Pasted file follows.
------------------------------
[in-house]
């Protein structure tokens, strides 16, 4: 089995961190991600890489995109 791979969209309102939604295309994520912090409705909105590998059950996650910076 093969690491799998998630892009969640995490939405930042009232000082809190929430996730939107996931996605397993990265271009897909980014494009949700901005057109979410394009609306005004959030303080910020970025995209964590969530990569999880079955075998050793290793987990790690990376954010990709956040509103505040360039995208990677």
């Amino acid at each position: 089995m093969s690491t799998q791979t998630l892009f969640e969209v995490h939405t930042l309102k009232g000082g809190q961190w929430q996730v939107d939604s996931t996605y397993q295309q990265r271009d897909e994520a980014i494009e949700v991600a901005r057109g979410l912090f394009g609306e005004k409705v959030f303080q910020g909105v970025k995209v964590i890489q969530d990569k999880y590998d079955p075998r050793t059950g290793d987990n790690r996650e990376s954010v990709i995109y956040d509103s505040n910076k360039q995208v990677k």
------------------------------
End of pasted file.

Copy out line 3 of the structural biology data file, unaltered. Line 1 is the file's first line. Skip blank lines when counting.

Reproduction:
């Amino acid at each position: 089995m093969s690491t799998q791979t998630l892009f969640e969209v995490h939405t930042l309102k009232g000082g809190q961190w929430q996730v939107d939604s996931t996605y397993q295309q990265r271009d897909e994520a980014i494009e949700v991600a901005r057109g979410l912090f394009g609306e005004k409705v959030f303080q910020g909105v970025k995209v964590i890489q969530d990569k999880y590998d079955p075998r050793t059950g290793d987990n790690r996650e990376s954010v990709i995109y956040d509103s505040n910076k360039q995208v990677k």